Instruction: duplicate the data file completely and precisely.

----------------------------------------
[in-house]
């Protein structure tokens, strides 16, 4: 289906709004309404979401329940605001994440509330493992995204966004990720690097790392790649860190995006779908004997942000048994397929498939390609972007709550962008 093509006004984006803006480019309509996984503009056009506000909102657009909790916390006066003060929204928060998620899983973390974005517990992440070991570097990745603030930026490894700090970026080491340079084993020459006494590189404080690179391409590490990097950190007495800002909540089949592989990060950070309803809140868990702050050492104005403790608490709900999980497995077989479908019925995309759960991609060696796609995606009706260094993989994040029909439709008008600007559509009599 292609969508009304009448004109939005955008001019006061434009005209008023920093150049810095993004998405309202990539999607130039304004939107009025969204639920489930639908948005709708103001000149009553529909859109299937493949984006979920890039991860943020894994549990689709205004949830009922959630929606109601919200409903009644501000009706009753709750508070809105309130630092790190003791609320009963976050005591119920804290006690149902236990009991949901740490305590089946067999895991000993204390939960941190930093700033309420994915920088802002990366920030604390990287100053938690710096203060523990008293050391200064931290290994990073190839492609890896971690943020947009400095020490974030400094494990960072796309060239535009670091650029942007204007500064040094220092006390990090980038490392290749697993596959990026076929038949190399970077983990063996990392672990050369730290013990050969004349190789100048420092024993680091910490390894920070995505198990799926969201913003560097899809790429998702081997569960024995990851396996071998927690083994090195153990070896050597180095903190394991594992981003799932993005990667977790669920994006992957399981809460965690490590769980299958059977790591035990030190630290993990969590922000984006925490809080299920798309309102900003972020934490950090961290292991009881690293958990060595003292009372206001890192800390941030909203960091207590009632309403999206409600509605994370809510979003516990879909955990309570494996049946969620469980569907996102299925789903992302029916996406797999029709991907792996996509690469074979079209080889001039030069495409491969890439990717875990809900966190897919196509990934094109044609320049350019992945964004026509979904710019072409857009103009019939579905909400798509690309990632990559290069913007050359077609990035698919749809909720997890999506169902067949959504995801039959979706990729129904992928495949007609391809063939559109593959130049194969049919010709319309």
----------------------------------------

[in-house]
């Protein structure tokens, strides 16, 4: 289906709004309404979401329940605001994440509330493992995204966004990720690097790392790649860190995006779908004997942000048994397929498939390609972007709550962008 093509006004984006803006480019309509996984503009056009506000909102657009909790916390006066003060929204928060998620899983973390974005517990992440070991570097990745603030930026490894700090970026080491340079084993020459006494590189404080690179391409590490990097950190007495800002909540089949592989990060950070309803809140868990702050050492104005403790608490709900999980497995077989479908019925995309759960991609060696796609995606009706260094993989994040029909439709008008600007559509009599 292609969508009304009448004109939005955008001019006061434009005209008023920093150049810095993004998405309202990539999607130039304004939107009025969204639920489930639908948005709708103001000149009553529909859109299937493949984006979920890039991860943020894994549990689709205004949830009922959630929606109601919200409903009644501000009706009753709750508070809105309130630092790190003791609320009963976050005591119920804290006690149902236990009991949901740490305590089946067999895991000993204390939960941190930093700033309420994915920088802002990366920030604390990287100053938690710096203060523990008293050391200064931290290994990073190839492609890896971690943020947009400095020490974030400094494990960072796309060239535009670091650029942007204007500064040094220092006390990090980038490392290749697993596959990026076929038949190399970077983990063996990392672990050369730290013990050969004349190789100048420092024993680091910490390894920070995505198990799926969201913003560097899809790429998702081997569960024995990851396996071998927690083994090195153990070896050597180095903190394991594992981003799932993005990667977790669920994006992957399981809460965690490590769980299958059977790591035990030190630290993990969590922000984006925490809080299920798309309102900003972020934490950090961290292991009881690293958990060595003292009372206001890192800390941030909203960091207590009632309403999206409600509605994370809510979003516990879909955990309570494996049946969620469980569907996102299925789903992302029916996406797999029709991907792996996509690469074979079209080889001039030069495409491969890439990717875990809900966190897919196509990934094109044609320049350019992945964004026509979904710019072409857009103009019939579905909400798509690309990632990559290069913007050359077609990035698919749809909720997890999506169902067949959504995801039959979706990729129904992928495949007609391809063939559109593959130049194969049919010709319309």